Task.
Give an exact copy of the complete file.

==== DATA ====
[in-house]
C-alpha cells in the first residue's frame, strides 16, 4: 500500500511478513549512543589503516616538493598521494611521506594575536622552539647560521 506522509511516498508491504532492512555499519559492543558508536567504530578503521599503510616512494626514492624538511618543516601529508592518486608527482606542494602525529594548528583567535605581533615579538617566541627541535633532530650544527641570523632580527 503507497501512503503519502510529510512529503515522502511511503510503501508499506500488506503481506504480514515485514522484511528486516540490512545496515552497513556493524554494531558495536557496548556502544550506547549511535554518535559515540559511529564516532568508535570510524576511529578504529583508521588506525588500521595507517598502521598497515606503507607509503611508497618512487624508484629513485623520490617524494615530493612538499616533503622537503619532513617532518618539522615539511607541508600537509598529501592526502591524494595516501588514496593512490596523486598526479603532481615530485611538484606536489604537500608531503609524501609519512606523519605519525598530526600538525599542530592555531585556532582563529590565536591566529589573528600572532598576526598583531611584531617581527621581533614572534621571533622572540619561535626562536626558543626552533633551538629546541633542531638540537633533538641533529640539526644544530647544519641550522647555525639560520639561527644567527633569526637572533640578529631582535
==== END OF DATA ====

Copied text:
[in-house]
C-alpha cells in the first residue's frame, strides 16, 4: 500500500511478513549512543589503516616538493598521494611521506594575536622552539647560521 506522509511516498508491504532492512555499519559492543558508536567504530578503521599503510616512494626514492624538511618543516601529508592518486608527482606542494602525529594548528583567535605581533615579538617566541627541535633532530650544527641570523632580527 503507497501512503503519502510529510512529503515522502511511503510503501508499506500488506503481506504480514515485514522484511528486516540490512545496515552497513556493524554494531558495536557496548556502544550506547549511535554518535559515540559511529564516532568508535570510524576511529578504529583508521588506525588500521595507517598502521598497515606503507607509503611508497618512487624508484629513485623520490617524494615530493612538499616533503622537503619532513617532518618539522615539511607541508600537509598529501592526502591524494595516501588514496593512490596523486598526479603532481615530485611538484606536489604537500608531503609524501609519512606523519605519525598530526600538525599542530592555531585556532582563529590565536591566529589573528600572532598576526598583531611584531617581527621581533614572534621571533622572540619561535626562536626558543626552533633551538629546541633542531638540537633533538641533529640539526644544530647544519641550522647555525639560520639561527644567527633569526637572533640578529631582535